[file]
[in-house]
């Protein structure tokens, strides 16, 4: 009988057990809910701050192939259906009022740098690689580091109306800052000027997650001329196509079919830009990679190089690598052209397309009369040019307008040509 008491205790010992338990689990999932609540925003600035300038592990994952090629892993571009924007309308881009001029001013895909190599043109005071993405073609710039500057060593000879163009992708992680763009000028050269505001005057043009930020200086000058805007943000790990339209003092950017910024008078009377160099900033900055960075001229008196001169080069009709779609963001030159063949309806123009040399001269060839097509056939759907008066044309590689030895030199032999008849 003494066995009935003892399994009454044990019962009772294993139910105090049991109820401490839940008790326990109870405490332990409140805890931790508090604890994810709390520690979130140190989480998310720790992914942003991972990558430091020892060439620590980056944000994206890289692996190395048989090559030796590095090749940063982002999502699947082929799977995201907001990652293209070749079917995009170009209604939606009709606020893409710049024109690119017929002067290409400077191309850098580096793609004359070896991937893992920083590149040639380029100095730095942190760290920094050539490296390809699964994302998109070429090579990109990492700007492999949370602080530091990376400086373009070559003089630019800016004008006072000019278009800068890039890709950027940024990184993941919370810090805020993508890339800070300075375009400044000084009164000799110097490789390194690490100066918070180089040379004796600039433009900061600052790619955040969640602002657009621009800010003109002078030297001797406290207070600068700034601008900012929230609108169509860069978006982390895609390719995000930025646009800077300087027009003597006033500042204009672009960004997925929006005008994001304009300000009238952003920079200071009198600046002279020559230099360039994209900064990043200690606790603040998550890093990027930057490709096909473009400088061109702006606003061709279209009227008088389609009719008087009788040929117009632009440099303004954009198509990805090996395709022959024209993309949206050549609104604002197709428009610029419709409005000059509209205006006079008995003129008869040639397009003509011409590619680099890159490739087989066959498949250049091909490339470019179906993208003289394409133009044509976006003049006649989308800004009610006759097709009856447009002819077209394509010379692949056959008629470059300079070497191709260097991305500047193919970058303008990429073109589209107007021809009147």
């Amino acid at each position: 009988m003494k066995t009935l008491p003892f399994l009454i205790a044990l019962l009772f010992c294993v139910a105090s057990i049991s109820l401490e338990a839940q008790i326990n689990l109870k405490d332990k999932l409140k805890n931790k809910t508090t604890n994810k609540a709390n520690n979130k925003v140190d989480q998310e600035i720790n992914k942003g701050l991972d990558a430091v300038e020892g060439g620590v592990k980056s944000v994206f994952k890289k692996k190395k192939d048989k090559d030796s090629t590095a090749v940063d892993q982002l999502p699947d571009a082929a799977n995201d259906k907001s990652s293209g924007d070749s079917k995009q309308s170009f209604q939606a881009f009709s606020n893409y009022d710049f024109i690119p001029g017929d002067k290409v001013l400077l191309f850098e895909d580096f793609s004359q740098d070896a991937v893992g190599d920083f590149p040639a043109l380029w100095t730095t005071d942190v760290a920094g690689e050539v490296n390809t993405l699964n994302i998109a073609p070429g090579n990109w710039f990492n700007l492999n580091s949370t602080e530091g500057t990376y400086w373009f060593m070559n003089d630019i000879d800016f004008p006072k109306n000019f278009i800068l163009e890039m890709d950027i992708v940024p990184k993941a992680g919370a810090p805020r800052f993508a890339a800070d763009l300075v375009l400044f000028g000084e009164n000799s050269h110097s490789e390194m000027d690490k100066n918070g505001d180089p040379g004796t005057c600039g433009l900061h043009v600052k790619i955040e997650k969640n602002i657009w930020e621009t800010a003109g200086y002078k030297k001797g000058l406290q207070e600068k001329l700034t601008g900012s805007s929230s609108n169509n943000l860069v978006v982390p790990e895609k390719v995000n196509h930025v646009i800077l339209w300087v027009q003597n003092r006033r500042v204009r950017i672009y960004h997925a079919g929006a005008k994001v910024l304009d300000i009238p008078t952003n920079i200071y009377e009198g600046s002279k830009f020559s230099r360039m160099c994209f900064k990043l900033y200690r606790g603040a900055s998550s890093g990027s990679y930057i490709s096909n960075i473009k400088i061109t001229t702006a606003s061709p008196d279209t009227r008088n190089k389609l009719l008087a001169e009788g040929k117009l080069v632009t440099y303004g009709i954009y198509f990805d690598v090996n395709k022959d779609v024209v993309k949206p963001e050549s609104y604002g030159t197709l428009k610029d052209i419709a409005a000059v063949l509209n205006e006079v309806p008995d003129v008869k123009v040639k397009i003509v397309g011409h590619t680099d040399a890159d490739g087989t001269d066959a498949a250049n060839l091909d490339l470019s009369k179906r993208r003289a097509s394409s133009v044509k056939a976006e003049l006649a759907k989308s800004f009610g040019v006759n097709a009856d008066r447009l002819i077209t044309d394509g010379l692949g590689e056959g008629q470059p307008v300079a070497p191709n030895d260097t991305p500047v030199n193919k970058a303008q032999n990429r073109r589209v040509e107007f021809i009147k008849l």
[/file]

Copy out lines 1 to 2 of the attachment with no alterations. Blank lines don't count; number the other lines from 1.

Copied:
[in-house]
């Protein structure tokens, strides 16, 4: 009988057990809910701050192939259906009022740098690689580091109306800052000027997650001329196509079919830009990679190089690598052209397309009369040019307008040509 008491205790010992338990689990999932609540925003600035300038592990994952090629892993571009924007309308881009001029001013895909190599043109005071993405073609710039500057060593000879163009992708992680763009000028050269505001005057043009930020200086000058805007943000790990339209003092950017910024008078009377160099900033900055960075001229008196001169080069009709779609963001030159063949309806123009040399001269060839097509056939759907008066044309590689030895030199032999008849 003494066995009935003892399994009454044990019962009772294993139910105090049991109820401490839940008790326990109870405490332990409140805890931790508090604890994810709390520690979130140190989480998310720790992914942003991972990558430091020892060439620590980056944000994206890289692996190395048989090559030796590095090749940063982002999502699947082929799977995201907001990652293209070749079917995009170009209604939606009709606020893409710049024109690119017929002067290409400077191309850098580096793609004359070896991937893992920083590149040639380029100095730095942190760290920094050539490296390809699964994302998109070429090579990109990492700007492999949370602080530091990376400086373009070559003089630019800016004008006072000019278009800068890039890709950027940024990184993941919370810090805020993508890339800070300075375009400044000084009164000799110097490789390194690490100066918070180089040379004796600039433009900061600052790619955040969640602002657009621009800010003109002078030297001797406290207070600068700034601008900012929230609108169509860069978006982390895609390719995000930025646009800077300087027009003597006033500042204009672009960004997925929006005008994001304009300000009238952003920079200071009198600046002279020559230099360039994209900064990043200690606790603040998550890093990027930057490709096909473009400088061109702006606003061709279209009227008088389609009719008087009788040929117009632009440099303004954009198509990805090996395709022959024209993309949206050549609104604002197709428009610029419709409005000059509209205006006079008995003129008869040639397009003509011409590619680099890159490739087989066959498949250049091909490339470019179906993208003289394409133009044509976006003049006649989308800004009610006759097709009856447009002819077209394509010379692949056959008629470059300079070497191709260097991305500047193919970058303008990429073109589209107007021809009147």